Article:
By Andy Mannix
By Caleb Hannan
By Olivia LaVecchia
By CP Staff
By Aaron Rupar
By Jacob Wheeler
By Olivia LaVecchia
By Aaron Rupar
All 28 state-funded women's shelters partner with Day One Center, a nonprofit service that provides victims access to a shelter or advocate. Because so many are operating at capacity, that means Day One might direct an abuse victim in Minneapolis to a shelter in Brainerd. And because the length of stays is increasing, Minnesota shelters, which include homeless shelters, had to turn away 1,330 people during the month of August. A study by the Wilder Research Center in 2003 found that nearly one out of every three homeless women in Minnesota was a victim of domestic violence.
The Tubman shelter's Schubring says emergency shelter for domestic abuse victims is only a quick fix for a complex problem. "As these cutbacks cut us deeper and deeper, we're not able to provide the counseling services, the public education to help others, and other innovative ways to prevent family violence," he says. "You're just putting the Band-Aid on the problem."
That sentiment is echoed by Susan Neis, executive director of Cornerstone, a domestic violence shelter in Bloomington. Cornerstone's community outreach and violent prevention programs have been the hardest hit, though Neis says Cornerstone, along with the state's other battered women's shelters, is doing everything possible to keep from turning away women. The shelter also operates at or near capacity at all times, with less staff, less funding, and fewer services.
"The 2003 legislative session was particularly harsh," says Neis. "We lost 20 percent for the shelter last year. When the state cut back, the county cut back. When the county cut back, the city cut back."
While the shelters are facing a funding crisis, Neis and other domestic-violence advocates say the other major crisis is in affordable housing. "The most devastating impact has been what has happened to affordable housing," she says. "It used to be that Section 8 certificates would turn over. Now they don't move." The city of Bloomington opened up its Section 8 waiting list in June. Over a three-day period, more than 3,400 people inquired about vouchers. Only 1,200 were able to get on the waiting list, which is where they remain today. This shortage and the cutbacks for domestic shelters are leaving many women with nowhere to go.
Under rules set by the Housing and Urban Development Department (HUD), 75 percent of Section 8 vouchers must be awarded to those whose income is 30 percent or less than the household median for that area are being served. According to HUD, the median household income for families in the metro area, including Bloomington, is $76,400. That means a family of four making more than the 30 percent median of $23,000 (but less than the low-income cap of $38,300) in the metro area may never get served.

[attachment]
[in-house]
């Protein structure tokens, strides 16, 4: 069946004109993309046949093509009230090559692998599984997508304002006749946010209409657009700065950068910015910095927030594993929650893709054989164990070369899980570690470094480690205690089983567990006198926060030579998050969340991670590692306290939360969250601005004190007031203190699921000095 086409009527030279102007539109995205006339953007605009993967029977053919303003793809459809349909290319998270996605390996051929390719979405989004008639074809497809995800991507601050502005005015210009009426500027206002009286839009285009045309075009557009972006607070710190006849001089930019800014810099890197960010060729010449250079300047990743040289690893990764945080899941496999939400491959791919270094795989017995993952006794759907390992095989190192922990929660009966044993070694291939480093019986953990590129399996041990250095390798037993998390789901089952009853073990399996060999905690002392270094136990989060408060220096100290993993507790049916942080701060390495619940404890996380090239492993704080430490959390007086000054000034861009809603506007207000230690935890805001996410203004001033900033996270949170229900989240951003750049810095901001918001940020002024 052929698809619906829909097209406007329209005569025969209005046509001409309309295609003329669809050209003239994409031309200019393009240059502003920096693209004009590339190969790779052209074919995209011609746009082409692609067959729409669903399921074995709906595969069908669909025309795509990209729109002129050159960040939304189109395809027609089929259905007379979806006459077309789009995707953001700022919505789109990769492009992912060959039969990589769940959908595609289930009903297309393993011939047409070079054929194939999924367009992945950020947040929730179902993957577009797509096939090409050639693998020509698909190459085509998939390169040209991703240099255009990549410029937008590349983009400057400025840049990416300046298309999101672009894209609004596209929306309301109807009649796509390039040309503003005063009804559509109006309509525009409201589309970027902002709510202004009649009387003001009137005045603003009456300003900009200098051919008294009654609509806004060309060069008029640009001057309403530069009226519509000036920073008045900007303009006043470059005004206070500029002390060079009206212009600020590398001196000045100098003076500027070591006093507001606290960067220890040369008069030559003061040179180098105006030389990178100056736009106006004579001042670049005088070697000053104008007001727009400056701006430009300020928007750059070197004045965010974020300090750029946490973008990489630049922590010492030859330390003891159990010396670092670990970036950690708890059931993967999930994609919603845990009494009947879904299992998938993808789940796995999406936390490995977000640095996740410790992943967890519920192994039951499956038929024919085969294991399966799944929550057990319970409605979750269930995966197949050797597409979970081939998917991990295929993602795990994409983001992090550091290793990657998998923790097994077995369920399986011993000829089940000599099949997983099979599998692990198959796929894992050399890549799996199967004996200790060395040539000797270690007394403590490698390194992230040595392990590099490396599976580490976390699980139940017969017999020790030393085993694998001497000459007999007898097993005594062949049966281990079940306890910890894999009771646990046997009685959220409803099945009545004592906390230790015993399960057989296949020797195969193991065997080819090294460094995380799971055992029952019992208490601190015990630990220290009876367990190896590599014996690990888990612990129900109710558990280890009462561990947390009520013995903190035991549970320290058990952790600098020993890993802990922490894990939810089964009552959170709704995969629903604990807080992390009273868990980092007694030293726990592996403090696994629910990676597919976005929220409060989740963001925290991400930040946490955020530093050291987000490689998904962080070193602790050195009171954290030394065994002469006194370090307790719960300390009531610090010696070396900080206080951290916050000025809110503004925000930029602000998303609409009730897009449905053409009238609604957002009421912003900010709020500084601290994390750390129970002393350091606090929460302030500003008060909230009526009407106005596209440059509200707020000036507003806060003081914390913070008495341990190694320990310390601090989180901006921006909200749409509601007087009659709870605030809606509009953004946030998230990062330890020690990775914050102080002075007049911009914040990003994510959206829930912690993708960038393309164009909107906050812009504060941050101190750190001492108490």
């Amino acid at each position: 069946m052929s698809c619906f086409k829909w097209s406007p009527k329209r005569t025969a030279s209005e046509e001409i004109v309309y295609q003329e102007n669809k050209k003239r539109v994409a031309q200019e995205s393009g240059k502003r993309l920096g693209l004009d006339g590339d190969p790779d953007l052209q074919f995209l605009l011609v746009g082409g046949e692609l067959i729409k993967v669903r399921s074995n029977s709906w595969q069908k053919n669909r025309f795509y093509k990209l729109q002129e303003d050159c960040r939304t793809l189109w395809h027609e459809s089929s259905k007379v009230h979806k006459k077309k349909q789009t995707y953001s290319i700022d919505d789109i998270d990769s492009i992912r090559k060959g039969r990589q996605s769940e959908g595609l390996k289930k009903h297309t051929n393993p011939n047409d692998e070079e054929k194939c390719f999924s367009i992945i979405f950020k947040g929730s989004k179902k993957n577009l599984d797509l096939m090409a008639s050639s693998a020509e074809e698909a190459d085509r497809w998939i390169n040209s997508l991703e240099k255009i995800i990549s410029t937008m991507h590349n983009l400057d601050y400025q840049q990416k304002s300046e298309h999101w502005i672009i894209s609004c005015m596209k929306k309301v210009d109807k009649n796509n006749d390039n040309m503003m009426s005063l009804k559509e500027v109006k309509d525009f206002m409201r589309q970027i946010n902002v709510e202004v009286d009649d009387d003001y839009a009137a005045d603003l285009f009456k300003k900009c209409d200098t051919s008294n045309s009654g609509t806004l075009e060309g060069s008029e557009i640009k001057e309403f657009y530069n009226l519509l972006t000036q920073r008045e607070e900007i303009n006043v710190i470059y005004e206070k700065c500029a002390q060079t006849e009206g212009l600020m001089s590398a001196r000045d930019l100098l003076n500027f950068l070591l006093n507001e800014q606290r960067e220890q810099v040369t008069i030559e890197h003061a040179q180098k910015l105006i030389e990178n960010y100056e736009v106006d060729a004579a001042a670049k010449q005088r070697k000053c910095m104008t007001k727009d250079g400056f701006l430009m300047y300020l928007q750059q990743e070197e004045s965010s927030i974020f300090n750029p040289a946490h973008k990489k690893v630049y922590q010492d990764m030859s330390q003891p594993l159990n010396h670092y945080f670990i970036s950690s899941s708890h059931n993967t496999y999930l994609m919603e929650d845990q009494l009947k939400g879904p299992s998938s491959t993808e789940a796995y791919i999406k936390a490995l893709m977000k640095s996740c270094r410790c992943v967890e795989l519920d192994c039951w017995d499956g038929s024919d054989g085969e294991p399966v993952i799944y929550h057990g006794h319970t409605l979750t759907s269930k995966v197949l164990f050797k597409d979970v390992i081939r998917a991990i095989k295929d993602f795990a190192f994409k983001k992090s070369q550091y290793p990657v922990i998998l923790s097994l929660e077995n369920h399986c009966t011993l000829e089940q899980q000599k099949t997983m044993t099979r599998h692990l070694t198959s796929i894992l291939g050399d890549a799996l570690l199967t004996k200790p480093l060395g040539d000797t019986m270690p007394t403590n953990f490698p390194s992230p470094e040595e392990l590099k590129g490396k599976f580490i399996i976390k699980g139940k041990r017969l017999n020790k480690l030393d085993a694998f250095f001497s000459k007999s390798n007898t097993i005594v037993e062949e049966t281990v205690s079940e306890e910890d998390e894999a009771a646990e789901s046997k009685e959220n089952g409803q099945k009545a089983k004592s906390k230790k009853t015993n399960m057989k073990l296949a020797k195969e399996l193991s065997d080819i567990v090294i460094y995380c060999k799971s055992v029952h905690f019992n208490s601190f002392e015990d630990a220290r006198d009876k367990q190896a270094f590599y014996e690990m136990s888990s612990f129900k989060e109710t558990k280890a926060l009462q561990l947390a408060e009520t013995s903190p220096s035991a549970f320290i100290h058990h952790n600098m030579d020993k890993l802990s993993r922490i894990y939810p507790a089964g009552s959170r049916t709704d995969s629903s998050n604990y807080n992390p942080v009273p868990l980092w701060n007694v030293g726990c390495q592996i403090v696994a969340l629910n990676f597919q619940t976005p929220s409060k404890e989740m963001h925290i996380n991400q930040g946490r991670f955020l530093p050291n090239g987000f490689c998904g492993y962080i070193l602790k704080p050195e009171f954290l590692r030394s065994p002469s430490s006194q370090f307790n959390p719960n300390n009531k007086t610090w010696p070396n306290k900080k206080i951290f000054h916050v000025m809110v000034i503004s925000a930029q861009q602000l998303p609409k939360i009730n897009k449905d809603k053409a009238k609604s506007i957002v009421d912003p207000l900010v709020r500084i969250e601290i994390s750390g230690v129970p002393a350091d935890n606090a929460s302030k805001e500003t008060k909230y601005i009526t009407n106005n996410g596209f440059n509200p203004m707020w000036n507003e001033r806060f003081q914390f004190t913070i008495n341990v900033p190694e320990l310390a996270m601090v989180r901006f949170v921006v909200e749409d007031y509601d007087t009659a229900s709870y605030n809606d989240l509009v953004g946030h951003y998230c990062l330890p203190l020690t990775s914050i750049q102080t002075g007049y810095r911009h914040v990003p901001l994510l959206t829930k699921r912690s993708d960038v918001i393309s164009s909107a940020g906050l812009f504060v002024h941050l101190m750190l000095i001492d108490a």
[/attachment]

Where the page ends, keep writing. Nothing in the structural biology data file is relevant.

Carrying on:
Younger women aren't faring any better with public housing. Most of those dwellings are going to those 62 and older, and the majority of lists for low-income apartments in every county are closed unless a would-be renter is elderly, disabled, or willing to remain on the only "open" list for pricier four- and five-bedroom apartments. Considering that the fair market rent (the appropriate rent and utility costs as determined in each county by HUD) for a two-bedroom apartment in Minneapolis and surrounding areas is $912, these women are left with few options. A person making even $35,000 wouldn't likely be able to afford to pay the two-bedroom fair market rent.
What's more, homes priced below $150,000 in Minnesota are becoming virtually extinct. Chip Halbach, executive director of Minnesota Housing Partnership, says that in 1998, 28,000 homes were sold below $150,000 in the 13-county metro area. That number dropped to 8,000 in 2003.
In the coming months, there are signs that the already burdened housing system will only get worse. In April, the Section 8 program was cut back for the first time in its 30-year history, and payments were capped at August 2003 levels, leaving housing authorities with fewer vouchers to give out. The Bush administration and HUD have plans to scale back funding for vouchers by as much as $1.6 billion next year. The change must first be approved by the Republican-controlled Congress.
But if Beal has any say, Congress won't approve the measure. Tubman Family Alliance recently lost a grant for a program that helped families navigate the convoluted housing program. She's been forced to learn the ins and outs of the system mostly on her own, something she's become accustomed to in recent months after visiting the state Capitol and writing letters to congressmen. "I'm self-involved in the politics," she says. "I get out and see what other resources are out there and find out what's going on with the government and how the laws and processes can be changed."
Though she has an affinity for watching fungus grow under a microscope, she's hoping to land a job in the political arena after she gets her GED and graduates from college. "At first, I wanted a fashion-design career," she says. "But now I want a job in politics."
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